In a letter to celebrate the world wide web's 32nd anniversary, Tim Berners-Lee stated that the chance to ‘reimagine our world and create something better’ in a post-Covid era must be channeled into providing internet access to those aged 15-24.
Berners-Lee wrote that ‘while we talk about a generation of ‘digital natives’, far too many young people remain excluded and unable to use the web to share their talents and ideas’. He then went on to say:
‘A third of young people have no internet access at all. Many more lack the data, devices and reliable connection they need to make the most of the web. In fact, only the top third of under-25s have a home internet connection, according to Unicef, leaving 2.2 billion young people without the stable access they need to learn online, which has helped so many others continue their education during the pandemic.’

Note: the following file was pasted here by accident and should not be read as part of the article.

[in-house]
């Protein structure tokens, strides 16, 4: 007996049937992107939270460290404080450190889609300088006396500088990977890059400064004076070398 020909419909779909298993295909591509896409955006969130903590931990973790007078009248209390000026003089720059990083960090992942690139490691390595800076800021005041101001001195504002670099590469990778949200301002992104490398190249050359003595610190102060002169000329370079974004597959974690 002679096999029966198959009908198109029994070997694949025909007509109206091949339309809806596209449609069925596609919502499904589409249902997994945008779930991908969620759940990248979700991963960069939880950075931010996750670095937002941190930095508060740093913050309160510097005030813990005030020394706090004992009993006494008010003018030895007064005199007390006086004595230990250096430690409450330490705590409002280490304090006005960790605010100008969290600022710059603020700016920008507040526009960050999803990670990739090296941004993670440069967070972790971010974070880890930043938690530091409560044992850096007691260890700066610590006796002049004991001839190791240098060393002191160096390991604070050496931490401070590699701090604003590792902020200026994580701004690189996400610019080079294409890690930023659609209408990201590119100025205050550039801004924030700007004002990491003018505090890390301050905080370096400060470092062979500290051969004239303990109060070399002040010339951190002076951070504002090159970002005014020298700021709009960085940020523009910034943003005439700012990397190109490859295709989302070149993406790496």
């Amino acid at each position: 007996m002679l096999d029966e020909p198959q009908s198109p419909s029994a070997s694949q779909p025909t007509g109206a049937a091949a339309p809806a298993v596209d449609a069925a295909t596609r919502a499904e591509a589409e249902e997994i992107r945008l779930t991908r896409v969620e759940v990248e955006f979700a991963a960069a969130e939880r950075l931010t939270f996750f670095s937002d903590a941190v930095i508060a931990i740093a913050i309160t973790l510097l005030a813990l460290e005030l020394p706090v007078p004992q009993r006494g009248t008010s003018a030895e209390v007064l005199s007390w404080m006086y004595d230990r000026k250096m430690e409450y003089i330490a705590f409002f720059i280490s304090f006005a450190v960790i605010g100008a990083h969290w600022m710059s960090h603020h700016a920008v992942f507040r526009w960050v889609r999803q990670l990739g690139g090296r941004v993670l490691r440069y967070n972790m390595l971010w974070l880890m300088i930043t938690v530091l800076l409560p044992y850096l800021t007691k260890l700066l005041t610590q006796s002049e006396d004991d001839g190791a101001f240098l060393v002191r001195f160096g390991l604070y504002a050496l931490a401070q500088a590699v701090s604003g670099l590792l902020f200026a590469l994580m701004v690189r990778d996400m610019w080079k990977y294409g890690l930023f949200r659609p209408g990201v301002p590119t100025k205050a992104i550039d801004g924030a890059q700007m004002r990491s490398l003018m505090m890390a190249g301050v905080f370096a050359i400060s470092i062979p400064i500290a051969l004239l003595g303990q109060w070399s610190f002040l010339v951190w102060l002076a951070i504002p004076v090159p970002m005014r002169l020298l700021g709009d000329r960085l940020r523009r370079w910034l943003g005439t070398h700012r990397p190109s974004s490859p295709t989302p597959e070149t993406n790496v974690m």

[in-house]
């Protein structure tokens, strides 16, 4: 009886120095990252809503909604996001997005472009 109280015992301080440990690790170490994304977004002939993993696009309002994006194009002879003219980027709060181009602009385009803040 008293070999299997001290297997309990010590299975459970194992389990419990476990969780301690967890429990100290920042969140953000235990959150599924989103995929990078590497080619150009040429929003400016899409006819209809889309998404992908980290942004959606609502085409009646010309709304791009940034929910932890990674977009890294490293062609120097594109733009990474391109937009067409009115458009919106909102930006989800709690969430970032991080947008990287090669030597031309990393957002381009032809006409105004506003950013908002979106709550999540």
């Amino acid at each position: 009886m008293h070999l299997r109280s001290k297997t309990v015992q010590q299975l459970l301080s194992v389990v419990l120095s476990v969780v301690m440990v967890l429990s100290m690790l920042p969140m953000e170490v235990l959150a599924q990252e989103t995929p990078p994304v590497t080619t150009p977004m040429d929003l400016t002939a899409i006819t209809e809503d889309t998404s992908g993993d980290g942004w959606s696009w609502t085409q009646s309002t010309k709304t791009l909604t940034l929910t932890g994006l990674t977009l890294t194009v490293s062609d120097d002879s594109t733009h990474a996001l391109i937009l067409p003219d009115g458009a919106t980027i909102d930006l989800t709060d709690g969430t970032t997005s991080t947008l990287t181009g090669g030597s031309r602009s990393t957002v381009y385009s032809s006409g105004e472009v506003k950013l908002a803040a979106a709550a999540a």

The world wide web founder estimates that an investment of $428 billion over the next decade is required to provide young people around the globe with a quality internet connection.
Rosemary Leith, who co-founded the Web Foundation with Berners-Lee, echoed a similar sentiment, stating that access to the web should be a basic right for young people.
In an interview with the BBC, Berners-Lee also noted that a greater rollout of fibre broadband and improved mobile connections were needed in rural areas of the UK.
The necessity of quality internet connections for young people has been keenly shown over the past year, as educational institutions have moved to remote learning due to the coronavirus pandemic.
On 9 March 2021, Secretary of State for Digital, Oliver Dowden, said the government was working ‘tirelessly’ alongside broadband providers to extend access to hyperfast broadband. The Secretary also said that he ‘will be prioritising the hardest-to-reach places’ and ‘will be setting out a broadband action plan in about a month or so’.